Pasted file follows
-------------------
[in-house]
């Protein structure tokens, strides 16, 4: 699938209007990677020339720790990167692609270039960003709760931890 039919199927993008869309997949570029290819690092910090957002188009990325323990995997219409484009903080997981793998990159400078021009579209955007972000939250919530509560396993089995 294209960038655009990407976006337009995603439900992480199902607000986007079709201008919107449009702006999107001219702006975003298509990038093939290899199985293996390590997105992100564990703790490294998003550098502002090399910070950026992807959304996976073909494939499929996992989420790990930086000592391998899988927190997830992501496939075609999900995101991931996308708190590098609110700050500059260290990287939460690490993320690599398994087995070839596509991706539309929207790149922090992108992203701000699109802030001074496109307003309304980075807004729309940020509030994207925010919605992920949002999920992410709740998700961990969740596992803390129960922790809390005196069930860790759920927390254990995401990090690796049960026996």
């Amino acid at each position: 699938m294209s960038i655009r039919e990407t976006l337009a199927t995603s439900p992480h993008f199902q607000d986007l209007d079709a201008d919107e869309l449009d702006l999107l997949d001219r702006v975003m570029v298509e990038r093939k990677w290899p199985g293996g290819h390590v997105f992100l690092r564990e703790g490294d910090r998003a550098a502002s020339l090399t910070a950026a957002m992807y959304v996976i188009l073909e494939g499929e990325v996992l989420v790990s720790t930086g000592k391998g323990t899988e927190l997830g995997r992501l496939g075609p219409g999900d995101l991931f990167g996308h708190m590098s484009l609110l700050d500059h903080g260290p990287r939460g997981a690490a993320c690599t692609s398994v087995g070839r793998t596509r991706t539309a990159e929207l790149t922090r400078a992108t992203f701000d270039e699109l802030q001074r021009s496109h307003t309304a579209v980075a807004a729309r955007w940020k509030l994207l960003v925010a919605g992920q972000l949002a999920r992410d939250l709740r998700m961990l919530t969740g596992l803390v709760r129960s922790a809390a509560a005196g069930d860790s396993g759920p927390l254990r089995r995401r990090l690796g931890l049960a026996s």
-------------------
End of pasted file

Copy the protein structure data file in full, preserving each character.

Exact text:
[in-house]
């Protein structure tokens, strides 16, 4: 699938209007990677020339720790990167692609270039960003709760931890 039919199927993008869309997949570029290819690092910090957002188009990325323990995997219409484009903080997981793998990159400078021009579209955007972000939250919530509560396993089995 294209960038655009990407976006337009995603439900992480199902607000986007079709201008919107449009702006999107001219702006975003298509990038093939290899199985293996390590997105992100564990703790490294998003550098502002090399910070950026992807959304996976073909494939499929996992989420790990930086000592391998899988927190997830992501496939075609999900995101991931996308708190590098609110700050500059260290990287939460690490993320690599398994087995070839596509991706539309929207790149922090992108992203701000699109802030001074496109307003309304980075807004729309940020509030994207925010919605992920949002999920992410709740998700961990969740596992803390129960922790809390005196069930860790759920927390254990995401990090690796049960026996």
């Amino acid at each position: 699938m294209s960038i655009r039919e990407t976006l337009a199927t995603s439900p992480h993008f199902q607000d986007l209007d079709a201008d919107e869309l449009d702006l999107l997949d001219r702006v975003m570029v298509e990038r093939k990677w290899p199985g293996g290819h390590v997105f992100l690092r564990e703790g490294d910090r998003a550098a502002s020339l090399t910070a950026a957002m992807y959304v996976i188009l073909e494939g499929e990325v996992l989420v790990s720790t930086g000592k391998g323990t899988e927190l997830g995997r992501l496939g075609p219409g999900d995101l991931f990167g996308h708190m590098s484009l609110l700050d500059h903080g260290p990287r939460g997981a690490a993320c690599t692609s398994v087995g070839r793998t596509r991706t539309a990159e929207l790149t922090r400078a992108t992203f701000d270039e699109l802030q001074r021009s496109h307003t309304a579209v980075a807004a729309r955007w940020k509030l994207l960003v925010a919605g992920q972000l949002a999920r992410d939250l709740r998700m961990l919530t969740g596992l803390v709760r129960s922790a809390a509560a005196g069930d860790s396993g759920p927390l254990r089995r995401r990090l690796g931890l049960a026996s």